Global markets are currently providing investors with a rough ride as the focus turns to China’s economic outlook. While falling markets can be worrying, maintaining a longer-term perspective makes the volatility easier to handle.
A typical response to unsettling markets is an emotional one. We quit risky assets when prices are down and wait for more “certainty”.
These timing strategies can take a few forms. One is to use forecasting to get out when the market is judged as “over-bought” and then to buy back in when the signals say it is “over-sold”.
Alternatively, you might undertake a comprehensive macro-economic analysis of the Chinese economy, its monetary policy, global trade and investment linkages and how the various scenarios around these issues might play out in global markets.
There is very little evidence that these forecast-based timing decisions work with any consistency. Even if people are lucky on their way out of the market at the right time, they still have to decide when to get back in. You can be the world’s best economist and make an accurate assessment of the growth trajectory of China, together with the policy response. But that still doesn’t mean the markets will react as you assume.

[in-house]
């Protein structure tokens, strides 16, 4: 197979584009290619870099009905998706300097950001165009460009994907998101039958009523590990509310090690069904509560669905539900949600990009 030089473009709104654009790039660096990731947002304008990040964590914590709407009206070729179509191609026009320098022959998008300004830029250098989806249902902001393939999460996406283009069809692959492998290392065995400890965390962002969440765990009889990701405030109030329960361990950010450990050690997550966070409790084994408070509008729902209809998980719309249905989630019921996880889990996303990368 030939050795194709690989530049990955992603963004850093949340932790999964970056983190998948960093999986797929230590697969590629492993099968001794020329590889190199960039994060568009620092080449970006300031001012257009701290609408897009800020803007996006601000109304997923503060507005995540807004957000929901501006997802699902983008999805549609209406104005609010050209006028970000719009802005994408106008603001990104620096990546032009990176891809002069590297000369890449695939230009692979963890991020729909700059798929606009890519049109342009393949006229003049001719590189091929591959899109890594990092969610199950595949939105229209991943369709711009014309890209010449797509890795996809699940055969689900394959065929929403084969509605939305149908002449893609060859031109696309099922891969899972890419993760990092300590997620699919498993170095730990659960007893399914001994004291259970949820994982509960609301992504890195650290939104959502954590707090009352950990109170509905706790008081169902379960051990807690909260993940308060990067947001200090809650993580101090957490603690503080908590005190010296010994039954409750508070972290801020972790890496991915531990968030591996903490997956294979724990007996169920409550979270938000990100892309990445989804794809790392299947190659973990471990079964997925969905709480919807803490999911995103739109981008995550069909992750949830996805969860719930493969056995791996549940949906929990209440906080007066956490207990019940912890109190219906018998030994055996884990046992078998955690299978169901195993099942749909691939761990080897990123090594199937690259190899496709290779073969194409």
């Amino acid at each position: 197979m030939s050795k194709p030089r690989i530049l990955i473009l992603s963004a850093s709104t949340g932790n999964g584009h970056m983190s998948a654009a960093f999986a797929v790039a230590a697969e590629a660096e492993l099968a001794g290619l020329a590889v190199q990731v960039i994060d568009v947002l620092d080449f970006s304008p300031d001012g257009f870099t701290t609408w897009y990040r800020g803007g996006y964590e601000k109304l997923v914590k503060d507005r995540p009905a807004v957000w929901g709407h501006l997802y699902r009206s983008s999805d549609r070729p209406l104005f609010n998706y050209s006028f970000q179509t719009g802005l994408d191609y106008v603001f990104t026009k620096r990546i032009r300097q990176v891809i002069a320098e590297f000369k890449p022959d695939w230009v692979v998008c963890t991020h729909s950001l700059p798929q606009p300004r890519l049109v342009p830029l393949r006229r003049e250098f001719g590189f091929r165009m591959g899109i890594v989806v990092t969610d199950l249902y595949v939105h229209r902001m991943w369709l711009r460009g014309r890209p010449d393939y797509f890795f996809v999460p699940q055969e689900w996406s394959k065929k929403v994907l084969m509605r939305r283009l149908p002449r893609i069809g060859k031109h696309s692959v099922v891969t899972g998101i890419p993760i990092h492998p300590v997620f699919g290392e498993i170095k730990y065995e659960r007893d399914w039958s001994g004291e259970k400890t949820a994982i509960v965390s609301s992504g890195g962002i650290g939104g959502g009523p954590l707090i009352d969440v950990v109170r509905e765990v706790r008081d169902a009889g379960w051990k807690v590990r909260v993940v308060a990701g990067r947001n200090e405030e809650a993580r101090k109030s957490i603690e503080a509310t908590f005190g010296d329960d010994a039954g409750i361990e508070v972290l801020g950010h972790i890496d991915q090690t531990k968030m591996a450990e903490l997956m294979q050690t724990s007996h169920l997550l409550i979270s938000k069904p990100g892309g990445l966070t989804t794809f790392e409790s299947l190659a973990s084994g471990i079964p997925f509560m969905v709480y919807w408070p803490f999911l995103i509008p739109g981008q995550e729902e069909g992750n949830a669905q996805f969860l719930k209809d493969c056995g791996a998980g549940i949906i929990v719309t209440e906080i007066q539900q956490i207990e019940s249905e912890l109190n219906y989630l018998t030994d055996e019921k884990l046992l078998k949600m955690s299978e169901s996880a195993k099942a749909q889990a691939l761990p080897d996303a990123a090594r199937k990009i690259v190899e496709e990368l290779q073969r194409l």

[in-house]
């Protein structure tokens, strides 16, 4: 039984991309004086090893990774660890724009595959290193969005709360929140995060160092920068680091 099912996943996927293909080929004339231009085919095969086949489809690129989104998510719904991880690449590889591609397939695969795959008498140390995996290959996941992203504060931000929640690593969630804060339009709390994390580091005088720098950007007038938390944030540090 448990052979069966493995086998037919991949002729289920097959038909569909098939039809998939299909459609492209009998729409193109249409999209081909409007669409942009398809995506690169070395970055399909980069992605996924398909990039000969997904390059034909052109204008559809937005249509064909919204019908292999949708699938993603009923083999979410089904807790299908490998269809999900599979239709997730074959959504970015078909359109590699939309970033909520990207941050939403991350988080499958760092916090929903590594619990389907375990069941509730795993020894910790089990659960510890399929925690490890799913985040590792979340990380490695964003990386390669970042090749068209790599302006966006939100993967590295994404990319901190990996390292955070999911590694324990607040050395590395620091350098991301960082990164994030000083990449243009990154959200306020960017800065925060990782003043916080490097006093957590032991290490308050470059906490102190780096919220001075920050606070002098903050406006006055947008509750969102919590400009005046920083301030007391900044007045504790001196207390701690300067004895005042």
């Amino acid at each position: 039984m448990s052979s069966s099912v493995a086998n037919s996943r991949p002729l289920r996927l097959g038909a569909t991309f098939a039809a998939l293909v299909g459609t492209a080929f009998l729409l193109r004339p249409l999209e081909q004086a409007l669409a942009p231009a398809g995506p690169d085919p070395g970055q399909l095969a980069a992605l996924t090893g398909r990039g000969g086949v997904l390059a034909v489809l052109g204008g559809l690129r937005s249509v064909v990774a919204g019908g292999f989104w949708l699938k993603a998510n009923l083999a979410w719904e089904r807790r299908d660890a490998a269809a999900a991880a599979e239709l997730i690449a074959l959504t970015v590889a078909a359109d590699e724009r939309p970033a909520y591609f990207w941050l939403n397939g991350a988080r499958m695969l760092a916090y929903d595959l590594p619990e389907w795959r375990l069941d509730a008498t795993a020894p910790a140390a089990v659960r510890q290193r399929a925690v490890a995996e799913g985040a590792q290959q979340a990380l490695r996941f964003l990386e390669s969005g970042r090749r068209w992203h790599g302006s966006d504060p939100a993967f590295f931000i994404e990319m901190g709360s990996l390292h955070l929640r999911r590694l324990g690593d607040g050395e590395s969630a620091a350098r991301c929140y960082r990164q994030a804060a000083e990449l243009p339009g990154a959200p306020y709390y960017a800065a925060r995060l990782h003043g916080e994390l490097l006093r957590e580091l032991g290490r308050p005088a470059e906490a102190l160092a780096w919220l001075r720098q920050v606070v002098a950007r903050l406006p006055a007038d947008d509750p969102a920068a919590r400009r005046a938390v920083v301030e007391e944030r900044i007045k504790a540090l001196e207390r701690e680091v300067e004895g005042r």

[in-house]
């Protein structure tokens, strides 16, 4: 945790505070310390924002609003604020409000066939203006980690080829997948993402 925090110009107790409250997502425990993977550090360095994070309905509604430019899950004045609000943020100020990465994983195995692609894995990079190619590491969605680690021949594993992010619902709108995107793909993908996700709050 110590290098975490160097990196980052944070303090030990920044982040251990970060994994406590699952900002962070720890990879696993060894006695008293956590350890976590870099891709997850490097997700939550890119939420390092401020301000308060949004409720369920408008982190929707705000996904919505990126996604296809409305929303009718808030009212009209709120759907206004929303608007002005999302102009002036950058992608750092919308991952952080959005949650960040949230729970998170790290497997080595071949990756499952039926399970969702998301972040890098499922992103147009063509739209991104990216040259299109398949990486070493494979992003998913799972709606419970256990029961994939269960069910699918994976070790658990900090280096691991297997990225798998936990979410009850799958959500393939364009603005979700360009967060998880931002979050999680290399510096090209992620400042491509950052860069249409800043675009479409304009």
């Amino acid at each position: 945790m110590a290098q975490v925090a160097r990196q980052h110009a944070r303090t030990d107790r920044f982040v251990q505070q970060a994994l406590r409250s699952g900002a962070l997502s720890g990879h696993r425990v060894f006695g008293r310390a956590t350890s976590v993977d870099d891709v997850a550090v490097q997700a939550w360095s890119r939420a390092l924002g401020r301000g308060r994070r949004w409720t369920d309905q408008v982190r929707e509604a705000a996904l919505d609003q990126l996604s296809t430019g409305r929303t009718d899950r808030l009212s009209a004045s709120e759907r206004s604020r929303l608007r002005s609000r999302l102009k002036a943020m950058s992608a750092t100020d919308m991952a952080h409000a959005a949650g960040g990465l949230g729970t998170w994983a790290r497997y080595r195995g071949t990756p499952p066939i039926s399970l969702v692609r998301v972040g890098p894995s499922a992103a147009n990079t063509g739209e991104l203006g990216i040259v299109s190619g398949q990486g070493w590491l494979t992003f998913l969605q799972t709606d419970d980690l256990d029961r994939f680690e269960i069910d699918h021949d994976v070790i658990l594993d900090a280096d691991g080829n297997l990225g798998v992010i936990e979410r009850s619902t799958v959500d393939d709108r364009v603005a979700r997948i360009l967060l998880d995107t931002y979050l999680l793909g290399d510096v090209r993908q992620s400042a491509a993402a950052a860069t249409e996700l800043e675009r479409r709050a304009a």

Another way is to reflect on how markets price risk. Over the long term, we know there is a return on capital. But those returns are rarely delivered evenly. Sometimes, the markets will fall precipitously and other times they rise inexorably. The only way of getting that “average” return is to remain invested.
Financial products are frequently advertised as offering “average” returns of, say, 8%, but individual year returns can be many multiples of that in either direction. There is nothing wrong with that sort of volatility, if the individual can stomach it. Others can feel uncomfortable and that’s OK too. The important point is being prepared about possible outcomes from your investment choices.
Markets rarely move in one direction for long. If they did, there would be little risk in investing and in the absence of risk, there would be no return.
In the short-term, the greatest contribution you can make to your long-term wealth is exercising patience.